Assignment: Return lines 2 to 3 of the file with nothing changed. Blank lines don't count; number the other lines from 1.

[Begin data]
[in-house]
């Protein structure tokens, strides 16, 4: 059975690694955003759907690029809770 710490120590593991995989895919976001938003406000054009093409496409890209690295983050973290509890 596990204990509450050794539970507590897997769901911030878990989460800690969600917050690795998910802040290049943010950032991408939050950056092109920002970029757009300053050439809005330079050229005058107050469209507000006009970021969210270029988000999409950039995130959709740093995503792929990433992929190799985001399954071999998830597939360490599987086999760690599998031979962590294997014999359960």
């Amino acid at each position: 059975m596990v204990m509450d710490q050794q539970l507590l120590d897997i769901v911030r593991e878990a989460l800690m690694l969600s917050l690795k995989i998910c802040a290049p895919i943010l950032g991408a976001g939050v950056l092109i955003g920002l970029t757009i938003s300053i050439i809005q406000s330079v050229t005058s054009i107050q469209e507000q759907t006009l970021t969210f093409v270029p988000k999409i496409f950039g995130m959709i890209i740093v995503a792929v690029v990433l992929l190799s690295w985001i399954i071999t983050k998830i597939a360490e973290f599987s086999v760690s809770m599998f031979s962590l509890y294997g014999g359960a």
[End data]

């Protein structure tokens, strides 16, 4: 059975690694955003759907690029809770 710490120590593991995989895919976001938003406000054009093409496409890209690295983050973290509890 596990204990509450050794539970507590897997769901911030878990989460800690969600917050690795998910802040290049943010950032991408939050950056092109920002970029757009300053050439809005330079050229005058107050469209507000006009970021969210270029988000999409950039995130959709740093995503792929990433992929190799985001399954071999998830597939360490599987086999760690599998031979962590294997014999359960």
């Amino acid at each position: 059975m596990v204990m509450d710490q050794q539970l507590l120590d897997i769901v911030r593991e878990a989460l800690m690694l969600s917050l690795k995989i998910c802040a290049p895919i943010l950032g991408a976001g939050v950056l092109i955003g920002l970029t757009i938003s300053i050439i809005q406000s330079v050229t005058s054009i107050q469209e507000q759907t006009l970021t969210f093409v270029p988000k999409i496409f950039g995130m959709i890209i740093v995503a792929v690029v990433l992929l190799s690295w985001i399954i071999t983050k998830i597939a360490e973290f599987s086999v760690s809770m599998f031979s962590l509890y294997g014999g359960a």